Celebrating Australia’s best cheeses at Mould


Australia’s biggest cheese festival returns to Melbourne on June 28 and 29, where it will take to its biggest stage yet at the Royal Exhibition Building.

Presented by Revel, Mould has been bringing top-quality, Australian artisanal cheese to Melbourne since 2017, celebrating handcrafted homegrown cheese and their makers.

Showcasing more than 100 different varieties of cheese from hard to soft, textured to earthy, stinky to mild – Mould offers something to delight every palette.

“It’s all about celebrating and championing the best of Australian cheese, and it’s been unapologetically Australian cheese since inception,” Revel CEO and festival organiser Dan Sims said.

“We all love cheese, but traditionally we look to Europe for examples. But the quality of Australian cheese has never been better, so what we really want to do is to showcase that.”

While relocating to the Royal Exhibition Building reflects a “natural growth” in the event’s popularity, Dan emphasises that guests will still be able to enjoy a relaxed experience in a “considered and controlled environment”.

“Our philosophy is always that more people doesn’t mean a better event, because we still want people to engage and have a conversation with the cheese makers. We work really hard to find that balance,” he said.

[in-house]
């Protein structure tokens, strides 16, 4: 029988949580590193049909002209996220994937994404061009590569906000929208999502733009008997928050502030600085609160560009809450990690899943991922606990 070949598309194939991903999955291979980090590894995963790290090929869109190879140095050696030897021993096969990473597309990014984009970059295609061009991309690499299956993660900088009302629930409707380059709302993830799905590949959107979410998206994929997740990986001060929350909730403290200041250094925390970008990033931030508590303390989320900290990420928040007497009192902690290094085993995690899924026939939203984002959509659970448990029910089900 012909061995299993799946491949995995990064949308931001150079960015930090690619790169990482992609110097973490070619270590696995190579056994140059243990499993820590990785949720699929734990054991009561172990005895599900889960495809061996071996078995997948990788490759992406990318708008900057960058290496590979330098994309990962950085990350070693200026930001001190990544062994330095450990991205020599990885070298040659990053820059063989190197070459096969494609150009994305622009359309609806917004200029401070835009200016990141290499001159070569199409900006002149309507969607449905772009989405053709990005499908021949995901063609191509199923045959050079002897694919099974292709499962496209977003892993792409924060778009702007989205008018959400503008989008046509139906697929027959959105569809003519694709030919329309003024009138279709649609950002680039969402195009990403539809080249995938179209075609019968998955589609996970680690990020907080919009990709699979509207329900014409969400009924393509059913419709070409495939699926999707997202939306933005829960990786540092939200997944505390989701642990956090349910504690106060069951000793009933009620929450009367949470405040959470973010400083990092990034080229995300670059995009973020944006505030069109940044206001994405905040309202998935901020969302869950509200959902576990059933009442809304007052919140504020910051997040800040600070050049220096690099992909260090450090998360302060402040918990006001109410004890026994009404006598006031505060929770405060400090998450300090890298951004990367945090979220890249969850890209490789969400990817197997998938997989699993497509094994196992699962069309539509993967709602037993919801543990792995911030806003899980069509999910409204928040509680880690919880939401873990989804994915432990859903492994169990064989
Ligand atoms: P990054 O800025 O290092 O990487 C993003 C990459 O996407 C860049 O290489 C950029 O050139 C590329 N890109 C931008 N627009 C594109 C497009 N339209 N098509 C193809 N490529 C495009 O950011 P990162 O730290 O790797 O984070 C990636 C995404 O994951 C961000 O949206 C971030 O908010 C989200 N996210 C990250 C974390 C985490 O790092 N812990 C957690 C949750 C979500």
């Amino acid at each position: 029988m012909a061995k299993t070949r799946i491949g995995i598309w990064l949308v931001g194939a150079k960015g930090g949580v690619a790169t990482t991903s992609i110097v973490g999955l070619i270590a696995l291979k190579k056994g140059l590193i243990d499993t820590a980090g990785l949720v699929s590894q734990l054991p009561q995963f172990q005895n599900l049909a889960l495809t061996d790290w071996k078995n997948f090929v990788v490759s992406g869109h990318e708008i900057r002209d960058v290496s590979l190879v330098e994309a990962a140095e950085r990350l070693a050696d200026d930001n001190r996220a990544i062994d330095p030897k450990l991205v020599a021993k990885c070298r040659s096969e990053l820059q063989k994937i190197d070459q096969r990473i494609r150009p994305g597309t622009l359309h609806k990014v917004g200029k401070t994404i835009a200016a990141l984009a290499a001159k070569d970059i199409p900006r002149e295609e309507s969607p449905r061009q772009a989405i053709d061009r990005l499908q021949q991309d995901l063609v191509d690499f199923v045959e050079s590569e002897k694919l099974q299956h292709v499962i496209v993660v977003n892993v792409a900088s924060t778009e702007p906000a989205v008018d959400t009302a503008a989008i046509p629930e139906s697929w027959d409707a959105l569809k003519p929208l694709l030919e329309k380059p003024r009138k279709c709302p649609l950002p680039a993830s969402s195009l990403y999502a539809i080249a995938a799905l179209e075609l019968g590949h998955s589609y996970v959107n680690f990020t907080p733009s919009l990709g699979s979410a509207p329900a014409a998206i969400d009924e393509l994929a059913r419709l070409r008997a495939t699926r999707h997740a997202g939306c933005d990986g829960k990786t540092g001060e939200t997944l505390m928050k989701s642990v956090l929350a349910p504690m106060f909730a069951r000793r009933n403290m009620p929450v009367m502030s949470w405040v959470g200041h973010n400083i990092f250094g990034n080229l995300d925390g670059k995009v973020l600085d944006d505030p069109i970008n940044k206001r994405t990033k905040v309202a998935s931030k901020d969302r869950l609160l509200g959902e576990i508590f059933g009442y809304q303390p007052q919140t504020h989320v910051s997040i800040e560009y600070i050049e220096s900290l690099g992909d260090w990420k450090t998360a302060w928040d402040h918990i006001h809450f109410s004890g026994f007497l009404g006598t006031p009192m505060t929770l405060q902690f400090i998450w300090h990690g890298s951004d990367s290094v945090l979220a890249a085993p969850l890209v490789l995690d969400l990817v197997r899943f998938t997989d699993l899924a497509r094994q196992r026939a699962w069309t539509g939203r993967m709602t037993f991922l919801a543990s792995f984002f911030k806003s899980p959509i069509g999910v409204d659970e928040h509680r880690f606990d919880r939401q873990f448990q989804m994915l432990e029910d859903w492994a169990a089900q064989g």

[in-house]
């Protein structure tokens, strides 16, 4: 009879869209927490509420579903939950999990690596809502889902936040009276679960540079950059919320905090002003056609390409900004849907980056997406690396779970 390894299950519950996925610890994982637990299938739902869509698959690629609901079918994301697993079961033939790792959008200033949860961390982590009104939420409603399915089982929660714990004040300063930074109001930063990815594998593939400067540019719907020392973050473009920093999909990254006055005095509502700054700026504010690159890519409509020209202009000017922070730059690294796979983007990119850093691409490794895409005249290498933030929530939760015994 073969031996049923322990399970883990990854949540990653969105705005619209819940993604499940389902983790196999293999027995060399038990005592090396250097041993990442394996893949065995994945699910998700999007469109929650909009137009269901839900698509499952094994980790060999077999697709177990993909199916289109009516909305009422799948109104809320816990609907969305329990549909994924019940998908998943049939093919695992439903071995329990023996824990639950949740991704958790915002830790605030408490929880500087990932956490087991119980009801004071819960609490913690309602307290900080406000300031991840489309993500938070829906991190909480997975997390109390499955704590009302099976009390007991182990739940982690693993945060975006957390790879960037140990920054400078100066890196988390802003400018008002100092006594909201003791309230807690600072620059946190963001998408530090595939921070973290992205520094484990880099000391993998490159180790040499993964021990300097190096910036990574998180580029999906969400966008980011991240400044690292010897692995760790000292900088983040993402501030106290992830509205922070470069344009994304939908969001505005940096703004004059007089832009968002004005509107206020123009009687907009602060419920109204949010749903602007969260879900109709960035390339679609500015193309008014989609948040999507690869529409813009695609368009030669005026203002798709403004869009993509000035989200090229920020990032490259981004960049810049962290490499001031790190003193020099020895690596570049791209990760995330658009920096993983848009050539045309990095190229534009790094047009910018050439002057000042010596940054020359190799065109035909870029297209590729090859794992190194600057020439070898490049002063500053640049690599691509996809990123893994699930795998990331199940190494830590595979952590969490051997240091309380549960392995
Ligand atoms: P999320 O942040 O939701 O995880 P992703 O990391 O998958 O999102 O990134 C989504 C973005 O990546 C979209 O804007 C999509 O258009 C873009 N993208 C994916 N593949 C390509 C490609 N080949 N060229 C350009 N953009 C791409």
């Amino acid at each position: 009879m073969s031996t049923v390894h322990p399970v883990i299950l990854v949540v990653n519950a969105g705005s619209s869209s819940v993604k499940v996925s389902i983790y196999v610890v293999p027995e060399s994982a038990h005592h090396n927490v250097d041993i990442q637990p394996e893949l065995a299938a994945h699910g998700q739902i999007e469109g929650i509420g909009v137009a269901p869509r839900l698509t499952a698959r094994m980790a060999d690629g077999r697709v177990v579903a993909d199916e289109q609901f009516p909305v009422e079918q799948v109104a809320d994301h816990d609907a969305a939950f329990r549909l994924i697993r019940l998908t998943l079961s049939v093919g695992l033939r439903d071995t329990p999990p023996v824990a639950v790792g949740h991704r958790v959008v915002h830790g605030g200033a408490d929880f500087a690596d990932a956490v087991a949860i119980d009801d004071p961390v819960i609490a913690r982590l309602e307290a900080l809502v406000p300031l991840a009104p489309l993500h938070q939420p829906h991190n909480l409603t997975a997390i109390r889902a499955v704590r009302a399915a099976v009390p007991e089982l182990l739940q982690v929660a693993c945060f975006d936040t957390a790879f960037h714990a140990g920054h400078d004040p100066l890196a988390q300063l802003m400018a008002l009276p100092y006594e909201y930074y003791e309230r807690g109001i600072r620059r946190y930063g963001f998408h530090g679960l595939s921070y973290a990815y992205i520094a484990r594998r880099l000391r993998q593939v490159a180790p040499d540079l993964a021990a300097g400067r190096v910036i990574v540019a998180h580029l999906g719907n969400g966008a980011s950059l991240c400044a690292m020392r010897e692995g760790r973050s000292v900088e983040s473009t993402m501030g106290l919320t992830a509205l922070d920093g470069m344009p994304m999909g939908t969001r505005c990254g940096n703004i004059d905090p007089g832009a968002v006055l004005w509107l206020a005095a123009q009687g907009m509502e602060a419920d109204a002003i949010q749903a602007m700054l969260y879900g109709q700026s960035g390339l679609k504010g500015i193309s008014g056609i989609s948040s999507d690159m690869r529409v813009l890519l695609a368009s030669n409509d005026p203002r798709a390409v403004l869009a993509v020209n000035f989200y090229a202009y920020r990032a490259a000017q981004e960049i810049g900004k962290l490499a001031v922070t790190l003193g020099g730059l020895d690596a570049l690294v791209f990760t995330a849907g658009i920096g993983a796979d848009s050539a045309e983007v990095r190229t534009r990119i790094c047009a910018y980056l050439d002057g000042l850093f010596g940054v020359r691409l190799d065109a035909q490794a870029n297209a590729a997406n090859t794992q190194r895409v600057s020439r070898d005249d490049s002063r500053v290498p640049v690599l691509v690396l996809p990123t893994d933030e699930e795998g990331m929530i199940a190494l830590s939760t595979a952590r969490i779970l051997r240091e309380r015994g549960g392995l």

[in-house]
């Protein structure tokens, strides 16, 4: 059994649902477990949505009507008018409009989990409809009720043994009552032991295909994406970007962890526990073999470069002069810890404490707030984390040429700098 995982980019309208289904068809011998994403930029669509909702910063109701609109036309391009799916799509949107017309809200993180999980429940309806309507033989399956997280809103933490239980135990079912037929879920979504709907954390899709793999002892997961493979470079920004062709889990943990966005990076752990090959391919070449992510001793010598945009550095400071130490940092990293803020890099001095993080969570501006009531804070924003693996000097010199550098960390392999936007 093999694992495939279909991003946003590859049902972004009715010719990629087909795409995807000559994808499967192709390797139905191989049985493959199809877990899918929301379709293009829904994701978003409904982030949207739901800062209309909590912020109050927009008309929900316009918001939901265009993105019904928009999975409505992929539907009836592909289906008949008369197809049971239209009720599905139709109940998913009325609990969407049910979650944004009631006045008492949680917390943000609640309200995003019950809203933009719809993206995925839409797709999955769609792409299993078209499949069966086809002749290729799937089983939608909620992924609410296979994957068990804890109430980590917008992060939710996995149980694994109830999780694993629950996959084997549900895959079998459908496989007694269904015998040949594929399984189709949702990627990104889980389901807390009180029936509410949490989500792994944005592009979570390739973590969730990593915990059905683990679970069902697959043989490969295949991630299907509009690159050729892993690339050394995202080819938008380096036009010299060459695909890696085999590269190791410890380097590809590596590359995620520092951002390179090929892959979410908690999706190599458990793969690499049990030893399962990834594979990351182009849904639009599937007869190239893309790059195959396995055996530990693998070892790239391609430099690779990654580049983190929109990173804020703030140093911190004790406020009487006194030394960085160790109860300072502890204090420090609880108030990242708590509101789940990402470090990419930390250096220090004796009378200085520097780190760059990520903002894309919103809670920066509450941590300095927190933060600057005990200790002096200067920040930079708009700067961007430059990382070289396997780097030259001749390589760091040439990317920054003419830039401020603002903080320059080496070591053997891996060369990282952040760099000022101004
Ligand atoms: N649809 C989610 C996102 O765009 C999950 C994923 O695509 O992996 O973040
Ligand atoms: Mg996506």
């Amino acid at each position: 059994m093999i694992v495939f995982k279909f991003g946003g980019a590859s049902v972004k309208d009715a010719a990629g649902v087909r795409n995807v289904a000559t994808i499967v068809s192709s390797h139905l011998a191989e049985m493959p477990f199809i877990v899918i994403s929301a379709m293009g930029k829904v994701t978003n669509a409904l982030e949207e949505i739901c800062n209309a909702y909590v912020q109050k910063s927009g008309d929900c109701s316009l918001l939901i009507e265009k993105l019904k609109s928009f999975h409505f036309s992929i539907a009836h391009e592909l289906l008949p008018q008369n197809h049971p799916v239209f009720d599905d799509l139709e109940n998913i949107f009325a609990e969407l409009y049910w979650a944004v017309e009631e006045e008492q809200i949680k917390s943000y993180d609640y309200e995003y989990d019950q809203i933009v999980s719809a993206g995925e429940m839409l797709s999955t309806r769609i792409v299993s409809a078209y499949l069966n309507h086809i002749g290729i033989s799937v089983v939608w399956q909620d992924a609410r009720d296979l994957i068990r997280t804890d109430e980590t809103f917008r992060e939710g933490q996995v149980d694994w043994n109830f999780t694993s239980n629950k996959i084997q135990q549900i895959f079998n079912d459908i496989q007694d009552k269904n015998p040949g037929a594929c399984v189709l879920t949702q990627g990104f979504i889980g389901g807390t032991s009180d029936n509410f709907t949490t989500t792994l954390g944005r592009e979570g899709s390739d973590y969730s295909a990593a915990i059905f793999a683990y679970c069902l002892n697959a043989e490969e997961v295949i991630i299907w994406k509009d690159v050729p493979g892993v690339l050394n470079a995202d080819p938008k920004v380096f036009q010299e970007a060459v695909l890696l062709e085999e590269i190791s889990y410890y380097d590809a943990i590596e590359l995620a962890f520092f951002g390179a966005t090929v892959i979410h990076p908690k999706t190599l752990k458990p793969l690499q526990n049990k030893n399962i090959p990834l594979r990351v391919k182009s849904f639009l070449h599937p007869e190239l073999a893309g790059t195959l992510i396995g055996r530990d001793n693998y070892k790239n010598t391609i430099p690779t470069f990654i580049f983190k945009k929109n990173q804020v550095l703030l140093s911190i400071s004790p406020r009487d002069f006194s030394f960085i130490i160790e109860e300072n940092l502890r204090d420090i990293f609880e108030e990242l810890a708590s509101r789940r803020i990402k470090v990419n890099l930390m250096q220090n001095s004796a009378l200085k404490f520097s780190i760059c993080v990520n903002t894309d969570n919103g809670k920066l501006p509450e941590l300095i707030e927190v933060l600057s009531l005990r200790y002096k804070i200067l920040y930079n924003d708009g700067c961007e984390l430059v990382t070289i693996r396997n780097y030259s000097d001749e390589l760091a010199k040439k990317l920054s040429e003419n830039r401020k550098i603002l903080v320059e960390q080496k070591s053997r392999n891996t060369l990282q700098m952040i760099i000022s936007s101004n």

“I think it’s a real testament to not only the support of Australian cheese makers, but also to encourage the cheese makers to let them know that there is an audience out there who truly love and adore what they do. I think that’s a really special kind of moment, and the Royal Exhibition is such an epic building.”

In addition to a wide variety of cheeses, festival-goers can also look forward to a range of “cheese side hustles”, from olives and relishes, to salumi and pickled vegetables.

Drinks will also be provided by local producers including Archie Rose distillery, Das Juice natural wines, and sustainable, boxed wine from Cult Cru.

“It’s important to remember that where we put our food dollars is always important, but even more so at the moment being that there’s so much pressure in the system, whether it be through hospitality, or in particular artisan cheese-making businesses with costs going up,” Dan told Inner City News.

“What’s really encouraging and reassuring is to see that an audience out there is willing to directly support these producers, and that’s the thing I really like the most. Because if we don’t support them, we will lose them, and that would be an absolute travesty. So come down, have a great time, and just celebrate the best of Australian cheese.” •

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